In all my professional life, forty years in comics, I realized printing something—an artifact—is something I understand. It’s a way for me to remember my past. I can remember when my children were born… I can remember which book I printed/published when. I have a way of mapping out my history through publication. And that felt right to have such a publication as my way out of some insurmountable moment. For me in a way, it was a little bit of a replay of September 11th when I couldn’t figure what to do and I eventually came up with this New Yorker cover of black-on-black from [Art Spiegelman’s] suggestion that this was a way to show that there was no solution. Similarly, Gabe’s offer felt like this would be a printed artifact that will catalyze and focus a complex and inarticulate response.

Rob Vollmar talks to Alan Moore.

My friend Adam Curtis, who is an excellent documentary filmmaker, did a wonderful film called The Power of Nightmares, which suggested that previously our political leaders sold us dreams. They would promise us, if we were to elect them, that they would give us this, this, and this. We believed them and we elected them. Then they would say, “Yeah, actually, we’re not going to do that. We’re going to follow our own agendas but thanks for electing us.” They kept doing that until, even as stupid and often subservient as we are, we eventually saw through that. We started saying, “No, you’re not actually going to do the things you said you were going to do, are you? These were just dreams you were selling us. So we are going to stay away from the polling booth in our thousands, in our millions, because we feel disenfranchised from this political system.” Of course, that’s a problem. What kind of mandate have you got if 90 percent of your population are not turning up at the polling booth?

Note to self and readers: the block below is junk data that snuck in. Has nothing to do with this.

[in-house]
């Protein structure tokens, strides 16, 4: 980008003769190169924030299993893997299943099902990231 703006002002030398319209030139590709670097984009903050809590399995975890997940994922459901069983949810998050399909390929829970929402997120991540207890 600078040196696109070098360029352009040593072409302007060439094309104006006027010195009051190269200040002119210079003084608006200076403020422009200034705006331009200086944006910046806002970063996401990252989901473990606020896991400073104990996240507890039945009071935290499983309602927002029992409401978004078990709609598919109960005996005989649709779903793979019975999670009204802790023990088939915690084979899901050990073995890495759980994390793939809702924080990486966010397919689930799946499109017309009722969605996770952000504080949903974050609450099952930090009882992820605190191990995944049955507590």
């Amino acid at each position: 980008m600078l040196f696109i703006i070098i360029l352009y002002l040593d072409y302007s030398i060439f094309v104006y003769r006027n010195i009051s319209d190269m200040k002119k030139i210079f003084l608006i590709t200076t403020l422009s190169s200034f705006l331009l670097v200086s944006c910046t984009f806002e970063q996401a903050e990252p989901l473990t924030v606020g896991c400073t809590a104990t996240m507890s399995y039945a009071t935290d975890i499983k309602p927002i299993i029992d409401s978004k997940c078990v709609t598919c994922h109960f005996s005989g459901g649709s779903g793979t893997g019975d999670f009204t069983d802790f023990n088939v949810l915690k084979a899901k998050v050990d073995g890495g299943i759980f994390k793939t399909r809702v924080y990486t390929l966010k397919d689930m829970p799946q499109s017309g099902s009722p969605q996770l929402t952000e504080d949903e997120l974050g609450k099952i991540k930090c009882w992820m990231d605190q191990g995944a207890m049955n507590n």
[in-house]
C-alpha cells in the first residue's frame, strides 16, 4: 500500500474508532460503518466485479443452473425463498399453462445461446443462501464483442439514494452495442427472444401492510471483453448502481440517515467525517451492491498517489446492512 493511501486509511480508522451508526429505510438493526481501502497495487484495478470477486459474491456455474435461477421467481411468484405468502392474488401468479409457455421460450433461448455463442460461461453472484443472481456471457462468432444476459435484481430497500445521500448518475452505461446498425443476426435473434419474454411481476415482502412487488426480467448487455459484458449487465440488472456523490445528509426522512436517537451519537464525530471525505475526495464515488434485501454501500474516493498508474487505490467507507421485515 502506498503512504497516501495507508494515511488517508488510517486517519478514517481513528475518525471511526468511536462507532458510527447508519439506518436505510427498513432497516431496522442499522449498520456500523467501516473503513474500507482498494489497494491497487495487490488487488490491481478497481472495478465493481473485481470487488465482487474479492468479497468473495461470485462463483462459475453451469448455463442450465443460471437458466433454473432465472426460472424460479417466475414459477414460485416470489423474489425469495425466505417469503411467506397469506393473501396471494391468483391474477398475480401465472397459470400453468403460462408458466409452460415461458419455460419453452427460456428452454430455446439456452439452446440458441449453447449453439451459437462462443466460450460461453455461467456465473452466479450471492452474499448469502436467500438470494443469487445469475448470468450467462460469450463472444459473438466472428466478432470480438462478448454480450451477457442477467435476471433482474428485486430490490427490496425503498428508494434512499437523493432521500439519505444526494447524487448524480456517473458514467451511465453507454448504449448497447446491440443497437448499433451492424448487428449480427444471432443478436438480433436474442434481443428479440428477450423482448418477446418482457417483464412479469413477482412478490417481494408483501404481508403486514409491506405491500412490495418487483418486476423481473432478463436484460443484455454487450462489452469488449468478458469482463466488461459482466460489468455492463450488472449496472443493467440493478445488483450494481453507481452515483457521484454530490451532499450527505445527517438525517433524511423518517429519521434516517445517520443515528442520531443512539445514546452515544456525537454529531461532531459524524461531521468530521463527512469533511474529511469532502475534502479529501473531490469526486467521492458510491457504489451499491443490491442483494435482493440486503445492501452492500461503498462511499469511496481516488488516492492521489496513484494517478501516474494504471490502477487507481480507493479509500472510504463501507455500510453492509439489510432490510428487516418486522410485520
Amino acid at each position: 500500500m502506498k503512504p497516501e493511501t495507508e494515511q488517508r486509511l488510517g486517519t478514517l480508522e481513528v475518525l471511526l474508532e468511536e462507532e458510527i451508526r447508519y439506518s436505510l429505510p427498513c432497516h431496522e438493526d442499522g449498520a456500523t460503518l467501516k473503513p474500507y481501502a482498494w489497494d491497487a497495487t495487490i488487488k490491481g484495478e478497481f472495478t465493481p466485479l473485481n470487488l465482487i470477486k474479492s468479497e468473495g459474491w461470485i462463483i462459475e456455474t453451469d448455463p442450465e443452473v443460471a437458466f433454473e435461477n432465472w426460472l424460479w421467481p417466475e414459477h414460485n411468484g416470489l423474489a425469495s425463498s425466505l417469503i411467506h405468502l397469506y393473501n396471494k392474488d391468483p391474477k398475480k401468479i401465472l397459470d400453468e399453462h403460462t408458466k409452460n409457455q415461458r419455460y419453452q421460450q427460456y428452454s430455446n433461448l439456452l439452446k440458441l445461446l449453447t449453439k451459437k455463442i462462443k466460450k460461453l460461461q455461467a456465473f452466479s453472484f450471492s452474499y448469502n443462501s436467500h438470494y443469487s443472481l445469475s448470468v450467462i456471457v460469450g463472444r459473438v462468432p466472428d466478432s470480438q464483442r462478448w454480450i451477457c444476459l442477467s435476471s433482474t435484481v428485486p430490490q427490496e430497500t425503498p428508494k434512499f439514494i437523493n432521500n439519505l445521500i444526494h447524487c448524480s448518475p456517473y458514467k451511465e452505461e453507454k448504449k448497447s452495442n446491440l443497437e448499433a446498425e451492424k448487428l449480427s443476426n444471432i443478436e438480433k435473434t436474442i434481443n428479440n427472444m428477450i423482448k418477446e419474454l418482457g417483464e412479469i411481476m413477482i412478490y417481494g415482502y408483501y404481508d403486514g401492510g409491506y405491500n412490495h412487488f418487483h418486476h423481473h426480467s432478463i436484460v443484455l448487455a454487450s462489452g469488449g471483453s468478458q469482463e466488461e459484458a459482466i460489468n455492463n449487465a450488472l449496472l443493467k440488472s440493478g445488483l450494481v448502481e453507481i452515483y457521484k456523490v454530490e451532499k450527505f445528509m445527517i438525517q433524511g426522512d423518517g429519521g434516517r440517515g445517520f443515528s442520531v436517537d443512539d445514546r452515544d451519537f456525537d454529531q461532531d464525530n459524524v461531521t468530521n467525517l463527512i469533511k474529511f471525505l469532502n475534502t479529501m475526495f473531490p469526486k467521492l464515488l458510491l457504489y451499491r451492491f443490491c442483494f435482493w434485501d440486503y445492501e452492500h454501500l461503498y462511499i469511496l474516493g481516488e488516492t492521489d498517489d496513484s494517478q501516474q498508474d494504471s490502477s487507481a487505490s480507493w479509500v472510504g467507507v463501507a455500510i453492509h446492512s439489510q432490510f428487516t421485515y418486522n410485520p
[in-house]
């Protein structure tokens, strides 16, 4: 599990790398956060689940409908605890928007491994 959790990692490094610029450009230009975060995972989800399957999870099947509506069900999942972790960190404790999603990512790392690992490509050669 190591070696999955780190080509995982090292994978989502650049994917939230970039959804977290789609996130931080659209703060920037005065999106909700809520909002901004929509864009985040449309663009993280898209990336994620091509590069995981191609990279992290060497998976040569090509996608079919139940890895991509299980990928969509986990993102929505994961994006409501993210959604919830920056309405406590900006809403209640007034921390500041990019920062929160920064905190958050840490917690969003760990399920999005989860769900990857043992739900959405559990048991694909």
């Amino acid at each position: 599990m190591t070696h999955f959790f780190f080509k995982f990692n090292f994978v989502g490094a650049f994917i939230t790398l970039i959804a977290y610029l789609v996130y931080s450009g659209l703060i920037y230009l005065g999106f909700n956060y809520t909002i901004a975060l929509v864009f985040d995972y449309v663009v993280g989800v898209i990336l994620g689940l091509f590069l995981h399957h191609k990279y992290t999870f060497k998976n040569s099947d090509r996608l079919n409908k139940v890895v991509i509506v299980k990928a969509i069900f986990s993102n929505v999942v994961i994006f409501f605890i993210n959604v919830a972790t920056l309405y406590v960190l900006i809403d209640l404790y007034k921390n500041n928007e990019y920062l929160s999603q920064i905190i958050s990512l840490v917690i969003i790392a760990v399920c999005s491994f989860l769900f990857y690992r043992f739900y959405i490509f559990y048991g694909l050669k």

So, if dreams aren’t working anymore, let’s sell them nightmares. This is particularly applicable to the world post-2001 with the spectre of the jihadist, which is our new cultural bogeyman. It was the slack-jawed Russian back when I was a boy and presumably the square-headed German shortly before that.

Alex Wood talks to Robert Crumb.

All I can do is just pile onto what everyone else says [about Donald Trump], you know? It’s all people talk about. It’s an endless subject of conversation and has been since he started running for president. The media of course loved him — loved him! They couldn’t get enough of Trump. He really shot their ratings up. People were either morbidly curious, or outraged, or they supported him–all of ’em. All the people I know that despised him, they just couldn’t help but watch him and gasp in indignation at his latest outrageous statement. “Did you hear what Trump said yesterday?” [laughing] That sort of thing. And of course his supporters just lapped it up. The more outrageous the better, as far as they were concerned.